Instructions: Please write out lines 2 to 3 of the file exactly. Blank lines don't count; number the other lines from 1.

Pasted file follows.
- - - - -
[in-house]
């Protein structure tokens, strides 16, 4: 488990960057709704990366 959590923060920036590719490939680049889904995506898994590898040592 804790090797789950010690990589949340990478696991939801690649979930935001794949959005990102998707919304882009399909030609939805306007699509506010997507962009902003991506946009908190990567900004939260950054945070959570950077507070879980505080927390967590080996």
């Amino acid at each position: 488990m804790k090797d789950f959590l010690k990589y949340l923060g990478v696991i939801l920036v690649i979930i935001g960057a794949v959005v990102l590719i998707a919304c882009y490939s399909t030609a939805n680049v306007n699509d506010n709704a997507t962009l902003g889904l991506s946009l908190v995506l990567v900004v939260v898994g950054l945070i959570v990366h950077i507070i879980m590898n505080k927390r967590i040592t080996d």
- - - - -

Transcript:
């Protein structure tokens, strides 16, 4: 488990960057709704990366 959590923060920036590719490939680049889904995506898994590898040592 804790090797789950010690990589949340990478696991939801690649979930935001794949959005990102998707919304882009399909030609939805306007699509506010997507962009902003991506946009908190990567900004939260950054945070959570950077507070879980505080927390967590080996």
């Amino acid at each position: 488990m804790k090797d789950f959590l010690k990589y949340l923060g990478v696991i939801l920036v690649i979930i935001g960057a794949v959005v990102l590719i998707a919304c882009y490939s399909t030609a939805n680049v306007n699509d506010n709704a997507t962009l902003g889904l991506s946009l908190v995506l990567v900004v939260v898994g950054l945070i959570v990366h950077i507070i879980m590898n505080k927390r967590i040592t080996d």